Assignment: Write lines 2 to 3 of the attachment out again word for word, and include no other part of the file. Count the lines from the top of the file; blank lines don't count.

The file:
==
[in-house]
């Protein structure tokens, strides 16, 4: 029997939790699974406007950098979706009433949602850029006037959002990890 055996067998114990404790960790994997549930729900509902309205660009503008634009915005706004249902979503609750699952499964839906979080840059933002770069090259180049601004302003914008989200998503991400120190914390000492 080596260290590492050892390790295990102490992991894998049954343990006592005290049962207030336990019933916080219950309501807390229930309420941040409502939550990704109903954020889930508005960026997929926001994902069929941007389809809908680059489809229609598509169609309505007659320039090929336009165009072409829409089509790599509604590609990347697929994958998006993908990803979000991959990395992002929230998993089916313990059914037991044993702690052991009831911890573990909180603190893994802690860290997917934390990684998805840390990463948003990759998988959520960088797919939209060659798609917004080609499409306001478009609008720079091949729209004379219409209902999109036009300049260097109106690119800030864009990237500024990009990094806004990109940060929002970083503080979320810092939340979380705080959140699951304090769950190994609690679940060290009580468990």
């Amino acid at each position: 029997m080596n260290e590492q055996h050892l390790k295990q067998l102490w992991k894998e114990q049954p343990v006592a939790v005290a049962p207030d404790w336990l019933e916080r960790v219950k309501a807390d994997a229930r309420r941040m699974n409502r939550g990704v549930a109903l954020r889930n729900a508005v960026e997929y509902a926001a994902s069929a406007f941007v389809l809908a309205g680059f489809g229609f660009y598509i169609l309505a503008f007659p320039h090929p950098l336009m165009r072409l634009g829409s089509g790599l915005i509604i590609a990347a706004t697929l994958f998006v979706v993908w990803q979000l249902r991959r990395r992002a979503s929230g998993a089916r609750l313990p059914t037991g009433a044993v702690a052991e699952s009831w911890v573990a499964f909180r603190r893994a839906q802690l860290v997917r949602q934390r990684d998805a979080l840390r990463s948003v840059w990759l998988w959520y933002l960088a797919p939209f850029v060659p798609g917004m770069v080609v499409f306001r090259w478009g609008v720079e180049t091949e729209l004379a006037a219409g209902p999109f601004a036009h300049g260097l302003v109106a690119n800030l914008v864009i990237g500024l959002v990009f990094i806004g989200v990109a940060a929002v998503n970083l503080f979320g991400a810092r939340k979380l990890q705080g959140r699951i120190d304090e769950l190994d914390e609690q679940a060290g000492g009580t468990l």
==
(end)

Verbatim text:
């Protein structure tokens, strides 16, 4: 029997939790699974406007950098979706009433949602850029006037959002990890 055996067998114990404790960790994997549930729900509902309205660009503008634009915005706004249902979503609750699952499964839906979080840059933002770069090259180049601004302003914008989200998503991400120190914390000492 080596260290590492050892390790295990102490992991894998049954343990006592005290049962207030336990019933916080219950309501807390229930309420941040409502939550990704109903954020889930508005960026997929926001994902069929941007389809809908680059489809229609598509169609309505007659320039090929336009165009072409829409089509790599509604590609990347697929994958998006993908990803979000991959990395992002929230998993089916313990059914037991044993702690052991009831911890573990909180603190893994802690860290997917934390990684998805840390990463948003990759998988959520960088797919939209060659798609917004080609499409306001478009609008720079091949729209004379219409209902999109036009300049260097109106690119800030864009990237500024990009990094806004990109940060929002970083503080979320810092939340979380705080959140699951304090769950190994609690679940060290009580468990």
């Amino acid at each position: 029997m080596n260290e590492q055996h050892l390790k295990q067998l102490w992991k894998e114990q049954p343990v006592a939790v005290a049962p207030d404790w336990l019933e916080r960790v219950k309501a807390d994997a229930r309420r941040m699974n409502r939550g990704v549930a109903l954020r889930n729900a508005v960026e997929y509902a926001a994902s069929a406007f941007v389809l809908a309205g680059f489809g229609f660009y598509i169609l309505a503008f007659p320039h090929p950098l336009m165009r072409l634009g829409s089509g790599l915005i509604i590609a990347a706004t697929l994958f998006v979706v993908w990803q979000l249902r991959r990395r992002a979503s929230g998993a089916r609750l313990p059914t037991g009433a044993v702690a052991e699952s009831w911890v573990a499964f909180r603190r893994a839906q802690l860290v997917r949602q934390r990684d998805a979080l840390r990463s948003v840059w990759l998988w959520y933002l960088a797919p939209f850029v060659p798609g917004m770069v080609v499409f306001r090259w478009g609008v720079e180049t091949e729209l004379a006037a219409g209902p999109f601004a036009h300049g260097l302003v109106a690119n800030l914008v864009i990237g500024l959002v990009f990094i806004g989200v990109a940060a929002v998503n970083l503080f979320g991400a810092r939340k979380l990890q705080g959140r699951i120190d304090e769950l190994d914390e609690q679940a060290g000492g009580t468990l």